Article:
At least 1,000 people gathered for an "emergency rally" at O’Hare Airport on Saturday to protest President Trump’s executive action barring refugees from entering the United States, an order that caused chaos and outrage as several travelers were detained in Chicago and at airports across the country.
Signed Friday, Trump's order halts all refugee resettlement into the U.S. for 120 days, imposes an indefinite ban on refugees from Syria, and suspends entry of immigrants from Iraq, Syria, Iran, Sudan, Libya, Somalia, and Yemen – all Muslim-majority nations – for 90 days.
The order also caps the number of refugees allowed into the U.S. at 50,000 people in the fiscal year 2017 – less than half the 110,000 limit set by Barack Obama for 2016.
The program suspended by the order resettled roughly 85,000 people displaced by war, political oppression, hunger and religious prejudice in the U.S. over the last year.
Saturday's rally at O'Hare was organized by several advocacy groups including the Council of Islamic Organizations of Greater Chicago, the Council on American-Islamic-Relations Chicago, the Arab American Action Network, Jewish Voice for Peace and the Illinois Coalition for Immigrants and Refugee Rights.
The protest was planned for 6 p.m. in O’Hare’s International Terminal 5, according to a Facebook event, though dozens of people arrived at the airport hours earlier, including several volunteer attorneys who gathered to assist travelers entangled in the ban.
A total of 16 people were being held at O'Hare under the order on Saturday, according to the immigration lawyers, correcting reports that the number of detainees was as high as 18.
An attorney representing one family said in the early evening that a 10-month-old child was among those detained.
Some of those detainees hold permanent residency "green cards," according to the attorneys, have lived in the U.S. for years and were attempting to return home after visiting family overseas.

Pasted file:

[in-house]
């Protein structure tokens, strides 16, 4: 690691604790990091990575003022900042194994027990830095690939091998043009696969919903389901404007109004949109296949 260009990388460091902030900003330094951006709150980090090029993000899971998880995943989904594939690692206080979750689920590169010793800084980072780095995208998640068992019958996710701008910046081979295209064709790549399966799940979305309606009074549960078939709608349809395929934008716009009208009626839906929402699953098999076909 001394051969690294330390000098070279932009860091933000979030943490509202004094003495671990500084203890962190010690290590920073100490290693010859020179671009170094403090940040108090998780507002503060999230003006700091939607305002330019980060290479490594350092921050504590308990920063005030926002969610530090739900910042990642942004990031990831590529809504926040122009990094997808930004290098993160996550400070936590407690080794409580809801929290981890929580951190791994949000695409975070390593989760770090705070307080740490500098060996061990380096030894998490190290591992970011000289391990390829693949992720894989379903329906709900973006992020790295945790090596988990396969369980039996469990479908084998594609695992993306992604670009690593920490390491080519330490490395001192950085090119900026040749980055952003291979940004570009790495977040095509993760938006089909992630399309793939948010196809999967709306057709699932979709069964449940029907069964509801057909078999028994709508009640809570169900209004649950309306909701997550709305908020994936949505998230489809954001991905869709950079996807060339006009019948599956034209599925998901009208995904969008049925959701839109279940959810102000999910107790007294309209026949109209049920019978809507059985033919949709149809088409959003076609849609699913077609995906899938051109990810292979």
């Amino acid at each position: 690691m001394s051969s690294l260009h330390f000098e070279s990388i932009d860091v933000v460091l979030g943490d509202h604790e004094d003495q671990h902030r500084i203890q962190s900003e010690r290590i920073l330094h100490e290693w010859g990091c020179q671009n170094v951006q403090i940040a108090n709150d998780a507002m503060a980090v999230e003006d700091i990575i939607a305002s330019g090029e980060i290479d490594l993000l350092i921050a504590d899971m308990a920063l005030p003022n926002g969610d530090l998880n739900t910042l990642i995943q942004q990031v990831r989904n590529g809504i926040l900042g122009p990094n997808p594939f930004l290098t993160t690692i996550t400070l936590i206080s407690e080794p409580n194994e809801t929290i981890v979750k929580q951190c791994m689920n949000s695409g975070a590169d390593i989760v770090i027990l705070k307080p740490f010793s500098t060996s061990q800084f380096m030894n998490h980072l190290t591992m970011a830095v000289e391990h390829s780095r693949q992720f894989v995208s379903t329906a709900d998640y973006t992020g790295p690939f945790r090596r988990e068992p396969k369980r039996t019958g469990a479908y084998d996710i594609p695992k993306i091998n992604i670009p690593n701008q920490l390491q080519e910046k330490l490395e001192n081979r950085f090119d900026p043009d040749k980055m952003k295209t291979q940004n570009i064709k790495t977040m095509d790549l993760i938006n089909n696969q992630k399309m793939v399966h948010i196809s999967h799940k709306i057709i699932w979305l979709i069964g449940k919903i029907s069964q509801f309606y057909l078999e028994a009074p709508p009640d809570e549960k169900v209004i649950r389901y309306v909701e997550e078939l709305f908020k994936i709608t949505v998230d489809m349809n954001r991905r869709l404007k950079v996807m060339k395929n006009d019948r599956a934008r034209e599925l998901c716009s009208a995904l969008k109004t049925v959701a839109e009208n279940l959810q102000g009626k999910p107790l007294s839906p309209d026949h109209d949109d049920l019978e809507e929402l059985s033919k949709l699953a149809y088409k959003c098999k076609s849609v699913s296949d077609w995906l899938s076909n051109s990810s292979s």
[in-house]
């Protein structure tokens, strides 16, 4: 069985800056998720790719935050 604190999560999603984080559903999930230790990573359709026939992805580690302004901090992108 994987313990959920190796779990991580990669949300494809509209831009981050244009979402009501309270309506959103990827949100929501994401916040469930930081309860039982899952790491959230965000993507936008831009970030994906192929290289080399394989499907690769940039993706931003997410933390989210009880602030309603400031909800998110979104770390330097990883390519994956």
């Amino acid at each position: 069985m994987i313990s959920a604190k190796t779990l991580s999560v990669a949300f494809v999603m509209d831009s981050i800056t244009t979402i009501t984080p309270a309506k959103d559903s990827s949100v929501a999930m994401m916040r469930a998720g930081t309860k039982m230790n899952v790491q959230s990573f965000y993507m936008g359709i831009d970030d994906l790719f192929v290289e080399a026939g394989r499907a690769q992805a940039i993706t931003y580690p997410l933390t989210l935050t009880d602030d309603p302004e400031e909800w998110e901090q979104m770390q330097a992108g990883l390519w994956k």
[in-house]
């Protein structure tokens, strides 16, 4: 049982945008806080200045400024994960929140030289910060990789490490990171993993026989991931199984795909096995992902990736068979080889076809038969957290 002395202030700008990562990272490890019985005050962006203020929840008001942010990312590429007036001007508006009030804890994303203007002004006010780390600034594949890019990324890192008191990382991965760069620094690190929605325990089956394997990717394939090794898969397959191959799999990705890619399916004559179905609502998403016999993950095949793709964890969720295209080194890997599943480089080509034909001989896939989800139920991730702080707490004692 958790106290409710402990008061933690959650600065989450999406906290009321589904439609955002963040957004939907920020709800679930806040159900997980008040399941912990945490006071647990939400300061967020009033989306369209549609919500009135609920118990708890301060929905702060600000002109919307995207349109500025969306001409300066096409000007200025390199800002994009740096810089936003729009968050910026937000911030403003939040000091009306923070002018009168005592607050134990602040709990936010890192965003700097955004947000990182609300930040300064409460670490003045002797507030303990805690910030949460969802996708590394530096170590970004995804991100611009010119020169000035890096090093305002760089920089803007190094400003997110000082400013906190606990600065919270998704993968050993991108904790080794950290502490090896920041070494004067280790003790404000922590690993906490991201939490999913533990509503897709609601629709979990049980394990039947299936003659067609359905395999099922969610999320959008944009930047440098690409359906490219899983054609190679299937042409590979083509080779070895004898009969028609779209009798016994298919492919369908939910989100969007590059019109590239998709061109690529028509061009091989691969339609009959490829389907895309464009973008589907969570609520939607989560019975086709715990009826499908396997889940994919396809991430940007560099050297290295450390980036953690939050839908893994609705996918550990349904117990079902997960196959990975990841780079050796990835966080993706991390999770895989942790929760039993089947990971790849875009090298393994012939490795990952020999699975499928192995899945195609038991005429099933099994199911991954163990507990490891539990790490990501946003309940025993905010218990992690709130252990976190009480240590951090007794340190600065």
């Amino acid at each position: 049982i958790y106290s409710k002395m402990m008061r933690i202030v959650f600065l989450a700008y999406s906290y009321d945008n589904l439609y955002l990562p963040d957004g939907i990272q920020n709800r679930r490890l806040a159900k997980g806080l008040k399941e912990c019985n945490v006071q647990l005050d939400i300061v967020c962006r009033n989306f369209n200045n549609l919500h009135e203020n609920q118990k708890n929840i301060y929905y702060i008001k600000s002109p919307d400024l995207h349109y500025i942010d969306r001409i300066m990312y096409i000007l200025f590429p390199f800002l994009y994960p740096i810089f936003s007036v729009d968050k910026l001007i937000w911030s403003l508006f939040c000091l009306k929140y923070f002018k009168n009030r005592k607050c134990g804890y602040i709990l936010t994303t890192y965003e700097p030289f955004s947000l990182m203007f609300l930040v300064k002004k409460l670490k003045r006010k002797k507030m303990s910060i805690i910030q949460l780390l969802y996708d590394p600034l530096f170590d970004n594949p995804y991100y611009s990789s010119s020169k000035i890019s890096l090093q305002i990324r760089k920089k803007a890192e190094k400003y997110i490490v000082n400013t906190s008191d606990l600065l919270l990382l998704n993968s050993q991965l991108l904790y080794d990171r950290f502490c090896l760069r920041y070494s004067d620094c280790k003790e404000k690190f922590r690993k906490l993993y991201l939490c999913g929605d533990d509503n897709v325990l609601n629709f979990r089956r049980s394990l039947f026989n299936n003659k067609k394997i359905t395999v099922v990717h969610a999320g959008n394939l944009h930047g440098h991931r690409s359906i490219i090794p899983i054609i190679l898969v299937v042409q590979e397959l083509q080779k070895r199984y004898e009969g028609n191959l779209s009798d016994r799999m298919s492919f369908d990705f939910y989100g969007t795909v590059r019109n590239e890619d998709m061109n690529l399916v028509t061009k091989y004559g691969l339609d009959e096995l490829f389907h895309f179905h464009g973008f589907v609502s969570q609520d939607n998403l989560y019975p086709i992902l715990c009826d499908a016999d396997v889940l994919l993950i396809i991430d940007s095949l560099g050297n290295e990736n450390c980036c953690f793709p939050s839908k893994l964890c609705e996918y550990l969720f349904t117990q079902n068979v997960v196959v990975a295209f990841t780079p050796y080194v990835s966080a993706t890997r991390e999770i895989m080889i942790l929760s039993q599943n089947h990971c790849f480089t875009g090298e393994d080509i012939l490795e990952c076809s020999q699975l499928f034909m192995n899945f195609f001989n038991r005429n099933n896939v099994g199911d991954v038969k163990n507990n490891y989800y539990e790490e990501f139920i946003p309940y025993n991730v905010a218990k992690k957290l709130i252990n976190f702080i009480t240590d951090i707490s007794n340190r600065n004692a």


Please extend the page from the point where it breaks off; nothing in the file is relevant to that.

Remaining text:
All 16 people being held at O'Hare were released by 10:30 p.m., attorneys said, and were greeted by resounding cheers from crowds of activists gathered in protest.
Trump signed the order to enact what he called "extreme vetting," to keep "radical Islamic terrorists" out of the country.
However, several groups immediately announced plans to file legal challenges against the order, and on Saturday evening, a federal judge issued an emergency stay, blocking the government from deporting anyone with a valid visa being detained at U.S. airports under the order.
The injunction was granted in response to a request filed by the American Civil Liberties Union, issued as protests erupted at airports nationwide and Democratic elected officials in Chicago and across the U.S. condemned the measure.
"The actions by President Trump turn on the head upside down what we stand for," Mayor Rahm Emanuel said at a news conference held by CAIR-Chicago on Friday.
"This is not about vetting. This is about religious discrimination and codifying it into law, and as such we stand against it," CAIR-Chicago executive director Ahmed Rehab added.
The rally at O'Hare Saturday was just one of several protests around the country, including at John F. Kennedy Airport in New York, where 12 refugees were detained.
Among them was Hameed Jhalid Darweesh, who worked for the U.S. government in his home country of Iraq for more than a decade. Darweesh, who fulfilled a number of roles for the U.S., including as an interpreter for the Army, was released from custody after being held for about 18 hours.